The three apostles go with Jesus (Mk 14:33-14:33)

“Jesus took with him

Peter,

James,

And John.

He began

To be distressed

And agitated.”

 

καὶ παραλαμβάνει τὸν Πέτρον καὶ τὸν Ἰάκωβον καὶ τὸν Ἰωάνην μετ’ αὐτοῦ, καὶ ἤρξατο ἐκθαμβεῖσθαι καὶ ἀδημονεῖν,

 

This is almost word for word in Matthew, chapter 26:37, where James and John were simply called the sons of Zebedee.  In Luke, chapter 22, and in John, chapter 18, there was no mention of these 3 favorite apostles being separated from the others.  Mark indicated that Jesus took with him Peter, James, and John (καὶ παραλαμβάνει τὸν Πέτρον καὶ τὸν Ἰάκωβον καὶ τὸν Ἰωάνην μετ’ αὐτοῦ).  These were the same 3 apostles who were with Jesus at the transfiguration.  Jesus then began to be grieved, pained, sorrowful, troubled, awestruck, distressed, and agitated (καὶ ἤρξατο ἐκθαμβεῖσθαι καὶ ἀδημονεῖν).  This story showed the vulnerability of Jesus in his suffering.

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Jesus takes his three favorite apostles (Mt 26:37-26:38)

“Jesus took with him

Peter

And the two sons

Of Zebedee.

He began

To be grieved

And agitated.

Then he said to them.

‘I am deeply sorrowful,

Even to death.

Remain here!

Stay awake

Watching with me!’”

 

καὶ παραλαβὼν τὸν Πέτρον καὶ τοὺς δύο υἱοὺς Ζεβεδαίου ἤρξατο λυπεῖσθαι καὶ ἀδημονεῖν.

τότε λέγει αὐτοῖς Περίλυπός ἐστιν ἡ ψυχή μου ἕως θανάτου· μείνατε ὧδε καὶ γρηγορεῖτε μετ’ ἐμοῦ.

 

This is almost word for word in Mark, chapter 14:33-34, but James and John are named rather than called the sons of Zebedee.  In Luke, chapter 22, and in John, chapter 18, there is no mention of these 3 apostles being separated from the others.  Matthew and Mark said that Jesus took with him Peter and the two sons of Zebedee (καὶ παραλαβὼν τὸν Πέτρον καὶ τοὺς δύο υἱοὺς Ζεβεδαίου), that is James and John.  Jesus began to be grieved, pained, sorrowful, troubled, distressed, and agitated (ἤρξατο λυπεῖσθαι καὶ ἀδημονεῖν).  Both these gospel writers showed the vulnerability of Jesus in his suffering.  Then Jesus said to these 3 apostles (τότε λέγει αὐτοῖς) that his soul was very sorrowful, deeply grieved (Περίλυπός ἐστιν ἡ ψυχή μου), even unto death (ἕως θανάτου).  He wanted them to stay there (μείνατε ὧδε) to watch or remain vigilant with him (καὶ γρηγορεῖτε μετ’ ἐμοῦ).  Thus, began the so-called agony of Jesus in the garden.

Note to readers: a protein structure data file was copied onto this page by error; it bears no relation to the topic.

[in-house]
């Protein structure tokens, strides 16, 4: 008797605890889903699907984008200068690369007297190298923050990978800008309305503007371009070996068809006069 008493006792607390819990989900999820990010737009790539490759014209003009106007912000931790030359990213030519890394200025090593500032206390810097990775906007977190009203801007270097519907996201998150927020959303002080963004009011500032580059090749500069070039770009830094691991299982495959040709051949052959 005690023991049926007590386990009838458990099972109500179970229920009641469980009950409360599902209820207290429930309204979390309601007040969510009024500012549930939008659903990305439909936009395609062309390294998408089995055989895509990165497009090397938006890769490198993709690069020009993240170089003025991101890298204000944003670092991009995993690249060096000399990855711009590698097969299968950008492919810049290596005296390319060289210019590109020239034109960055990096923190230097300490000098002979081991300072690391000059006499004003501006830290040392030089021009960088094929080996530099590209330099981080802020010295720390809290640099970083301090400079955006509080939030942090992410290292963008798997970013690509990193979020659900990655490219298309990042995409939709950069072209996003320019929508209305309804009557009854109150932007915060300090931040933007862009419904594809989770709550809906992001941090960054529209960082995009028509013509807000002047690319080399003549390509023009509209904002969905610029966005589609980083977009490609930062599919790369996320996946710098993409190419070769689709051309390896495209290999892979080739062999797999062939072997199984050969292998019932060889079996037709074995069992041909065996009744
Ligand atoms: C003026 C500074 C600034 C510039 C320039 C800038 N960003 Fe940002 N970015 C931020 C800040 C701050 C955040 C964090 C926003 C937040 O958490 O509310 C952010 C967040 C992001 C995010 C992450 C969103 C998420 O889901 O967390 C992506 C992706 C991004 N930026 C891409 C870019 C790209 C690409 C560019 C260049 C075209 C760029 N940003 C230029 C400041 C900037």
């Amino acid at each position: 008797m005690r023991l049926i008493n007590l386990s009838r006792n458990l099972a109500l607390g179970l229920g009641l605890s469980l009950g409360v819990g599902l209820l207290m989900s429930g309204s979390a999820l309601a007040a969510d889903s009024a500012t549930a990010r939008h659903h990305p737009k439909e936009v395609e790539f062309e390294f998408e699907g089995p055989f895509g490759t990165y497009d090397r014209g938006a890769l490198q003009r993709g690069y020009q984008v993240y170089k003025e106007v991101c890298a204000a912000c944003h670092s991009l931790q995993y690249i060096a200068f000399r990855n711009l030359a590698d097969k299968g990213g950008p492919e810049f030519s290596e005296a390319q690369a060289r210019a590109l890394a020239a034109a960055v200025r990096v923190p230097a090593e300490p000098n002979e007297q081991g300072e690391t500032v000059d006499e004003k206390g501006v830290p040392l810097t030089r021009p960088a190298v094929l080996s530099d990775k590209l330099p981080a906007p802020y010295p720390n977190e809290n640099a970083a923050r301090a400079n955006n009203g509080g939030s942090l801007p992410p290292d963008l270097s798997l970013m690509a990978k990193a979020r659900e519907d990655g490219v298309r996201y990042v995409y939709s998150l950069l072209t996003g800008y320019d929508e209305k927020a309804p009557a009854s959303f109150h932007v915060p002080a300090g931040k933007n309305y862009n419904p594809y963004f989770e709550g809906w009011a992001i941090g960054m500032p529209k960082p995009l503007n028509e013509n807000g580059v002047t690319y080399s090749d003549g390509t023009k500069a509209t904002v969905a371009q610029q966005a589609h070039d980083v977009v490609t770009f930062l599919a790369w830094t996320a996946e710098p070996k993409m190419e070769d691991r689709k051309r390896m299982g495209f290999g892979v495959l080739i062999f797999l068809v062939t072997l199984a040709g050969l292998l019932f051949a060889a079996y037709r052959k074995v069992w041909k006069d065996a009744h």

The powerful intervention of God (Isa 51:9-51:11)

“Awake!

Awake!

Put on strength!

O arm of Yahweh!

Awake!

As in days of old!

The generations of long ago!

Did you not cut Rahab in pieces?

Did you not pierce the dragon?

Did you not dry up the sea?

Did you not dry up the waters of the great deep?

Did you not make the depths of the sea

In a way for the redeemed to cross over?

The ransomed of Yahweh shall return.

They will come to Zion with singing.

Everlasting joy shall be upon their heads.

They shall obtain joy.

They shall obtain gladness.

Sorrow shall flee away.

Sighing shall flee away.”

Second Isaiah has a plea for the arm of Yahweh to act again as he had done in Egypt at the time of the Exodus. He had cut up Rahab, the sea monster name for Egypt. He had pierced the dragon in mythological terms. He dried up the waters, so that the redeemed of Israel could cross over. These same ransomed people will now come to Zion singing with joy. They will be joyful and glad and not sorrowful or sighing. Yahweh will intervene again on their behalf.

The glad heart (Prov 15:13-15:15)

“A glad heart makes a cheerful countenance.

But by the sorrow of the heart

The spirit is broken.

The mind of him who has understanding

Seeks knowledge.

But the mouths of fools

Feed on folly.

All the days of the poor are evil.

But a cheerful heart has a continual feast.”

If you happy inside, in your heart, it will show on your face. If you have a sorrowful heart, your spirit is broken. The understanding people seek knowledge. However fools feed on folly and foolishness. All the days of the poor of heart are evil, while the cheerful heart has a continual festival.